EC90 Aero Tubulars are Easton’s medium-depth, 56-millimeter, profile carbon wheels. With most ProTour teams road racing on medium-depth aero wheels, Easton responded with a bladed-spoke wheel with a carbon rim that is lightweight enough to be a contender in a fast-paced criterium event, and slippery enough to provide an advantage for time trialists, or to stick a solo breakaway in a road race.
Easton developed a rounded aero shape for the EC90 rim that tests surprisingly well in the wind tunnel with low drag in a straight line and excellent performance in crosswinds. The 21-millimeter-wide carbon rim is 56-millimeters deep and has a modified composite braking track to withstand higher temperatures and provide smoother stops. Spoke nipples are internal for aero purposes. The smooth-rolling R4SL hubs are upgraded from last year with ceramic hybrid bearings and a more precise one-tool bearing preload adjustment feature (last year’s were finger-adjustable). The rear hub is a high/low configuration. Spokes are Sapim-bladed stainless steel, and the 18-spoke front wheel is radial-laced, while the 20-spoke rear is radial on the left and two-cross on the drive side. Aluminum freehubs are sold for either Campagnolo (our wheels) or SRAM/Shimano, and the wheelset comes with Swisstop brake pads, Ti-shaft quick-releases, valve extensions and a spoke key for $1800. Weight is 1358 grams a pair without quick-releases.
We mounted the Easton EC90 Aero wheels to Schwalbe tubular tires inflated to 130 psi. The test bike was a BH G5, and the Easton wheels replaced a Campagnolo Eurus 2-Way Fit clincher wheelset for a weight savings of 170 grams. We had a few minor setup issues-the Easton-supplied cassette retainer nut was too thick to provide axle clearance for the right dropout (we used the thinner Campagnolo retainer with success). Minor, but worth mention, was that Easton’s valve extensions did not seal well with our Silca or Genuine Innovation pump heads.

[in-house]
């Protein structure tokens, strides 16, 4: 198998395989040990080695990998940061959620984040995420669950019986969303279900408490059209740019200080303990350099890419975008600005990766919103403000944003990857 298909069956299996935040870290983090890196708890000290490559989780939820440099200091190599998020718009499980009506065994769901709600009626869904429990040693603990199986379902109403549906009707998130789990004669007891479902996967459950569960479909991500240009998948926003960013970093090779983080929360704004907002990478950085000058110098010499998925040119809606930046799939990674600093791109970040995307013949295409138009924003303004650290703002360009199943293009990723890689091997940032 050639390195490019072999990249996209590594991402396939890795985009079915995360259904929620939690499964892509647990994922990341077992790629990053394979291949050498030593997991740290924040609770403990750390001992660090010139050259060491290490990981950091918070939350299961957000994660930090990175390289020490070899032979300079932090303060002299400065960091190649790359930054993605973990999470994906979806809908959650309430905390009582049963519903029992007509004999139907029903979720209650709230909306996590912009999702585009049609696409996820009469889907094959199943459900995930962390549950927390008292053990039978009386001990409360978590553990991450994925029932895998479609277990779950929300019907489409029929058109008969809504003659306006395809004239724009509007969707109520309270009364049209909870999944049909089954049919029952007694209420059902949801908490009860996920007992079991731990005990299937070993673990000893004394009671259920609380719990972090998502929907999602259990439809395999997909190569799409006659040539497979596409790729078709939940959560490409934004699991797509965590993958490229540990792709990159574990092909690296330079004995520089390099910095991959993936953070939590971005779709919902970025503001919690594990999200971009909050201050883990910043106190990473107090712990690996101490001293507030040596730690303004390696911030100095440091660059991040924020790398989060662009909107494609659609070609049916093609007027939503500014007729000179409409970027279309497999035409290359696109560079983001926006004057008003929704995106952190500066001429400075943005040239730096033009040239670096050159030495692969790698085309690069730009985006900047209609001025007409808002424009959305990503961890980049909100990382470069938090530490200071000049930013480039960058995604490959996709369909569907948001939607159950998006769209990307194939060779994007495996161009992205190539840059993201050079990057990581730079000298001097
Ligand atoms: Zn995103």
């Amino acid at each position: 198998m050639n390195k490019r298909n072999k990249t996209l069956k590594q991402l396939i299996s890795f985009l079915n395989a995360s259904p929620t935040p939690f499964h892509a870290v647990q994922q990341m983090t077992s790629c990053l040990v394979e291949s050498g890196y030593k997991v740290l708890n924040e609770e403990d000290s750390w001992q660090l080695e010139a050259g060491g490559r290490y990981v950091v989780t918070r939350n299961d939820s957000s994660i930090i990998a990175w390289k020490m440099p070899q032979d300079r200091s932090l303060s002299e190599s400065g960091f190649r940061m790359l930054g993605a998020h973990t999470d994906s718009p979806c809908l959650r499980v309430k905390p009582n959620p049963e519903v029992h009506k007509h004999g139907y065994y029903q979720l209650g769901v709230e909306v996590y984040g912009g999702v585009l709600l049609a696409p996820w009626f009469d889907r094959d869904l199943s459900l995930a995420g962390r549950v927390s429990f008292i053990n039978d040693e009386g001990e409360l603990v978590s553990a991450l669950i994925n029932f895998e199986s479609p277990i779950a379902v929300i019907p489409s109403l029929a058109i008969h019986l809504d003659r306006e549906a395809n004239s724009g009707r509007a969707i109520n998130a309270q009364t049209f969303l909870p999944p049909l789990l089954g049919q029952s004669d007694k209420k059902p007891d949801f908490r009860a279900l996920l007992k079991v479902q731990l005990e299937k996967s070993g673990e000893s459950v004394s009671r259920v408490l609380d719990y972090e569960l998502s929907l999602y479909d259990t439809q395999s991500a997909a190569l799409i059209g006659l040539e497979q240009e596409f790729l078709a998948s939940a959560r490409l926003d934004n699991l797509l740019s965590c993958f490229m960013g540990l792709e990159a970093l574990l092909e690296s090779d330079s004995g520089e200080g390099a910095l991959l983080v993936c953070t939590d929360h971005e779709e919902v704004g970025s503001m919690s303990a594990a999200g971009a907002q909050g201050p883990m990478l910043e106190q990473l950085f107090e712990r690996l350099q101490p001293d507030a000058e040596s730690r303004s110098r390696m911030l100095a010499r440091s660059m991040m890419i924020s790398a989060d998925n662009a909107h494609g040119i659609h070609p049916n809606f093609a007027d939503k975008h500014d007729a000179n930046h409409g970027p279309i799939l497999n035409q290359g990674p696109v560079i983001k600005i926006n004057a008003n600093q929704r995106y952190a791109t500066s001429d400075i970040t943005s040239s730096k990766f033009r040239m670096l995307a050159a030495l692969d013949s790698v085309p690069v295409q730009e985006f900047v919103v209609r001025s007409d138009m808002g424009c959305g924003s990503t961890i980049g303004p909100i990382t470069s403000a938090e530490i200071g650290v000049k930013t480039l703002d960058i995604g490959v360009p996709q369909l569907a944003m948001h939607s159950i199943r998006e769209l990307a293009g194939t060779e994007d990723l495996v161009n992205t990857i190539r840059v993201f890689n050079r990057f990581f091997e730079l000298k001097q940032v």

BEST USE: Road racing, hilly time trials, criteriums, triathlon.
Initial setup: 2
Glue-on tires require some knowledge to mount, and if you don’t get a good seal on the valve extensions, you must remove the tires to refit them. Use a stock Campy cassette retainer and have a buddy help seat the pump head so you can get an accurate pressure reading on the pump.
1358 grams is good for a laterally stiff, 56-millimeter-profile wheel.
Smooth, fast acceleration. Easton’s EC90 Aero wheel feels fresh under power, and climbing performance is good, but we didn’t get the ‘snap’ of an ultra-lightweight climbing wheel.
Road comfort: 3
Deep-section wheels tend to ride harshly, but not Easton’s. We ran them at 130 psi (moderate pressure for tubulars), and they managed to mute sharp bumps and smooth broken pavement. EC90 wheels are not plush, but they are smooth enough to fit into the road racing category.
Cornering feel: 5
Quote: ‘I’ve never cornered that fast before in a crit and held a steady line.’ In a word: magical.
Stopping power was good using the supplied Swisstop yellow pads. There was no pulsing, but the pad contact initially felt gritty with an audible hiss, and there was a bit of lag time before the brakes began stopping with authority.
Windy conditions: 5
Quote: ‘Just looking at them, I thought that I’d be all over the road, but they overachieved. They are really stable in high winds.’
Still tight and true after 500-plus hard miles.
Easton EC90 Aero Tubular wheels are perfectly suited for a racer who needs a truly aerodynamic wheelset that can be used for a wide range of conditions, from criteriums and road races, to hilly time trials. It is one of the rare deep-profile aero wheels with easy-to-ride handling qualities.
Note: If you shy away from tubular tires, consider the fact that tubulars mute the normally rough ride of deep-section carbon wheels-and Easton’s EC90 Aero wheels are a match made in tubular heaven.
WEIGHT: 1358 grams/pair (without QR’s)
COMPATIBLE: SRAM/Shimano, Campagnolo